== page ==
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Old 10-08-2009, 11:57 PM
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ChalkLine ChalkLine is offline
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Default The Problem with Stutterwarp

Actually, it's probably the best faster-than-light system in science fiction. It's not how bad an idea it is that is the problem, because it's a pretty good idea.

No, the problem with stutterwarp is that you can't have ship to ship combat with vessels that move faster than light. I mean, they can avoid laser beams. They're not only moving faster than light; they're moving faster than reality. All sorts of odd things would happen. Perhaps it should be called the Schrödinger Drive, because you don't know if it will be there when your weapon payload arrives there. It might be there and not be there. This makes my head hurt.

If this is the case and we want to keep stutterwarp (I do without it in my campaign and use a different system) then we're going to have to have a good, hard look at the ramifications of the drive and extrapolate ship combat from there.

A nuclear explosion expands at the speed of light, so even a slow tug will effortlessly outrun a serious nuke detonating just in front of it. So you either soak the possible avenues that the ship can take in nukes (impossible) or laser beams (even more impossible) or you slow the ship down somehow.

A handwavium effect might be that stutterwarps interfere with each other; dropping the ship below the speed of light making them have to interact with each other. The problem that we get now is that ships are for all purposes tactically immobile. Tantalum is rare, rare enough to waste some uranium to cripple your enemy's ability to move in space. If you nuke the bugger no one can complain of the fallout or explosion unless they're next to it. This brings us to our next problem.

Space is cold. In fact, it's −273.15°c (−459.67°F in steam-engine terms).
This means that no matter what your ship is, unless you're wearing a very fluffy jumper your ship is going to be warmer than the background. If you have a nuke powerplant, it's going to be a lot warmer.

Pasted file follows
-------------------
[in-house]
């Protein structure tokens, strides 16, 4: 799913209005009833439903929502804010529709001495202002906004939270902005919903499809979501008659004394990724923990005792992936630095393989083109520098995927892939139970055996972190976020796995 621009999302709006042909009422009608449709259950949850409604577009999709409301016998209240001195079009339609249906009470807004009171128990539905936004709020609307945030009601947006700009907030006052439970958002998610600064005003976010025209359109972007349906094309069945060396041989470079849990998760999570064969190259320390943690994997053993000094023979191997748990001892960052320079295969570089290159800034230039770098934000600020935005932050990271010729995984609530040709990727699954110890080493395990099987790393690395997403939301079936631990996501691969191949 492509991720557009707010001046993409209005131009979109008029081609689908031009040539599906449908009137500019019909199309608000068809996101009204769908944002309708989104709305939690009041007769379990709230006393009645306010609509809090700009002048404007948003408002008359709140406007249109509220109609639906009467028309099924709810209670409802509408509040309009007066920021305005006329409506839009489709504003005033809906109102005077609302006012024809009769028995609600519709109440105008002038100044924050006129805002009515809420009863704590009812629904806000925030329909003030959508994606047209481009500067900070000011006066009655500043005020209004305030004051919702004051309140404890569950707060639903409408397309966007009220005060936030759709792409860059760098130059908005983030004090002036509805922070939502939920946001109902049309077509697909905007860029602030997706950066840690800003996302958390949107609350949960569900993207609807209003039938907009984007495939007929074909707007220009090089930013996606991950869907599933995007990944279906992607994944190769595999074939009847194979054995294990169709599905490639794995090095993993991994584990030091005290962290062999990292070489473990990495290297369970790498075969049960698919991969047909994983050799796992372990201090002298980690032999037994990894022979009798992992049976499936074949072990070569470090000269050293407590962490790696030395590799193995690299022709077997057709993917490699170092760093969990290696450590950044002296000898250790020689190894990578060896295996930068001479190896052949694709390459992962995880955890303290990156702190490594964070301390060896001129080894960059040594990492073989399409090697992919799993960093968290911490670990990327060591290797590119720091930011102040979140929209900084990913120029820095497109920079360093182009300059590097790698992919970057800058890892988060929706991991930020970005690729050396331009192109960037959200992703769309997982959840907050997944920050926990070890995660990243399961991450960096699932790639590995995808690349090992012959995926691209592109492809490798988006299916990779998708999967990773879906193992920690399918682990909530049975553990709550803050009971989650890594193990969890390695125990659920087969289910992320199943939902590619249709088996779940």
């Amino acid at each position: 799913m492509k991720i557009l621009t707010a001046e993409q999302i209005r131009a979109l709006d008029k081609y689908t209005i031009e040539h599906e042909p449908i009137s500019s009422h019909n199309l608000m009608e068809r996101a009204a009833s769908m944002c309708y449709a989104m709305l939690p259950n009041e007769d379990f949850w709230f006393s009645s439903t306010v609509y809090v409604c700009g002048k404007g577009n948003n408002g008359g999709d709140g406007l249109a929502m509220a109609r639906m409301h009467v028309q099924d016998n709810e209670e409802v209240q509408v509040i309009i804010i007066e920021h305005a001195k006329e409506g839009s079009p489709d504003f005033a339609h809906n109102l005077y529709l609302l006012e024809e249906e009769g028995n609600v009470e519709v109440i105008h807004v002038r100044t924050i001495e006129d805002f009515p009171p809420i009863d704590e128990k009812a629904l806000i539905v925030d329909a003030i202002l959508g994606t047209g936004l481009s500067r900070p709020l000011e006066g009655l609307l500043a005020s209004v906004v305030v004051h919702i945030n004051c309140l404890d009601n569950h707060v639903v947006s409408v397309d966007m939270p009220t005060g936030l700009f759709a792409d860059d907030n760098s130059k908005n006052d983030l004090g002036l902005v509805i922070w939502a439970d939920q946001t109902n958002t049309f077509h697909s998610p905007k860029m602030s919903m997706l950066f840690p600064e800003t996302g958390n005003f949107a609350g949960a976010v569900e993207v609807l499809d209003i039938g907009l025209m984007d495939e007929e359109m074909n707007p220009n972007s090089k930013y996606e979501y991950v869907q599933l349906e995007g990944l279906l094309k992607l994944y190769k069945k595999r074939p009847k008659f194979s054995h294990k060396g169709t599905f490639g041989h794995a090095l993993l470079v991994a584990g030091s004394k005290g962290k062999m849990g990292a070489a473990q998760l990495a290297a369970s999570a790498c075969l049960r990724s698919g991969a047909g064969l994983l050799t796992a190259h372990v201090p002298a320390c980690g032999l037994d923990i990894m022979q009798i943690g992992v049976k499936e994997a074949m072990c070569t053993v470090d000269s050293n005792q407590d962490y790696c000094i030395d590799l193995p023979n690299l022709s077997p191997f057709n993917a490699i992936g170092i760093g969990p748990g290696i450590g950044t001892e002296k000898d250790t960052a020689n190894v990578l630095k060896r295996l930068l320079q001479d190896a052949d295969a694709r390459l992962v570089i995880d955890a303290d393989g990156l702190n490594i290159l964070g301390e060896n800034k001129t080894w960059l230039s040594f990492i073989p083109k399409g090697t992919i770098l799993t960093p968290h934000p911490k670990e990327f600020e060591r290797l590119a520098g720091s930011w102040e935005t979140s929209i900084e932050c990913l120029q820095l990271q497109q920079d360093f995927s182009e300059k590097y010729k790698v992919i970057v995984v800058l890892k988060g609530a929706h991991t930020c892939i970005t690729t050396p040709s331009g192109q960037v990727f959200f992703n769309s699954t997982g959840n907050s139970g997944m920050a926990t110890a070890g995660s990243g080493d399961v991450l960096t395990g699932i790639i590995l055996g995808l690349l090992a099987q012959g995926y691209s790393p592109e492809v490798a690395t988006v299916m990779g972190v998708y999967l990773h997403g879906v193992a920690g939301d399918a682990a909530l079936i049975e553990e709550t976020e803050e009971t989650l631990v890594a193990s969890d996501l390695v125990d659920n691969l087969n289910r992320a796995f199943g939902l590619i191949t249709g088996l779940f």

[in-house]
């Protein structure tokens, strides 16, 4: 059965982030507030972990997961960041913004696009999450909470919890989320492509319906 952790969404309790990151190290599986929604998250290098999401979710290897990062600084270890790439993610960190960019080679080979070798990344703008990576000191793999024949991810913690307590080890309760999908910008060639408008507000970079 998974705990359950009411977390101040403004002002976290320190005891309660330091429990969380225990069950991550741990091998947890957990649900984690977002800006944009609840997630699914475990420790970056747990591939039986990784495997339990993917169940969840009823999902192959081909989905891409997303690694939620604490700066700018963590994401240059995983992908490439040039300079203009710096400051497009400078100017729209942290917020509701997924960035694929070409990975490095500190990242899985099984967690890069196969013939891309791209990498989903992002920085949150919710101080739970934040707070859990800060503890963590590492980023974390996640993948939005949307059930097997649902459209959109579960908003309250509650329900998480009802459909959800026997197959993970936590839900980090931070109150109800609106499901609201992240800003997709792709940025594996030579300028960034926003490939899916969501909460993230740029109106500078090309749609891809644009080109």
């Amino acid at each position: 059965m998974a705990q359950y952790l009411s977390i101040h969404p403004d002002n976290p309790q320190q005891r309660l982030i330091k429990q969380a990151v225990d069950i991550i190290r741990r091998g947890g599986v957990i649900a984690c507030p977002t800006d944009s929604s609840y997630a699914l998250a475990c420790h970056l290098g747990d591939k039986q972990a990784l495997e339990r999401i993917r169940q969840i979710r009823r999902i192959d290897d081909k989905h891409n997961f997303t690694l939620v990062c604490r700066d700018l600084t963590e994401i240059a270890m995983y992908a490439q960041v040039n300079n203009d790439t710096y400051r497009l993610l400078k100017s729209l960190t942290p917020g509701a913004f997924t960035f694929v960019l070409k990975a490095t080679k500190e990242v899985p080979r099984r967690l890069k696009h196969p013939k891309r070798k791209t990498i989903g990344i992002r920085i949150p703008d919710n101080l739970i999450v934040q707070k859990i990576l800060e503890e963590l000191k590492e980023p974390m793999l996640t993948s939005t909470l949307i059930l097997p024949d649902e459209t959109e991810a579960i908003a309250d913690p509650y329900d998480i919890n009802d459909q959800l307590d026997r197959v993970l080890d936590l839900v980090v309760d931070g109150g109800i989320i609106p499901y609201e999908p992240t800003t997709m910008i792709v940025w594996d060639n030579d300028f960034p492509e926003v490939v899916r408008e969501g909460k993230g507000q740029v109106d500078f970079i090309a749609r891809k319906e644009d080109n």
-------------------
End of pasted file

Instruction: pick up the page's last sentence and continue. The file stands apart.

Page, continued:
The only way to get rid of that heat is to radiate it, so no matter what you're now a brilliant orange dot on the enemy thermal sensor; a cheap and easy sensor to buy that can cover the entire surrounding of the enemy ship. Because space is almost a perfect vacuum you can't shed or internalise that heat; you either radiate or boil.

So, if you go sub-light you can't really move and you can't hide. Those Kafer ships with the impregnable armour are starting to look good.

If your enemy flings a missile at you it is hot too, and as everything is appallingly slow you have all the time in the world to focus a laser on it and make it a lot hotter. Missiles get destroyed faster than they can close with the target, because the closer it gets the better your laser focus.
So you have to play a laser beam on your enemy. Well, it's the fastest weapon so at least it will get there, but will it do any damage?

You have to superheat the hull so that it cannot conduct the heat away, at that point the structure will give way (burn or melt) and you can let the vacuum in, the air out and more laser in. However, over that distance you'll be having an almost impossible time getting enough focus to heat up something the size of a coin on the hull, and all the enemy has to do is move (which means you only heat up a line) or rotate their hull (so you heat up a squiggly line) to foil your efforts. At 100,000km a focus dish 100m across is needed to heat up a stationary piece of steel. If you can weaponise a 100m dish, your enemy is going to target it right back.

As you can probably see; deep space combat can't really be done.

However, you can blast the hell out of each other in orbit!

Last edited by ChalkLine; 10-09-2009 at 12:07 AM.
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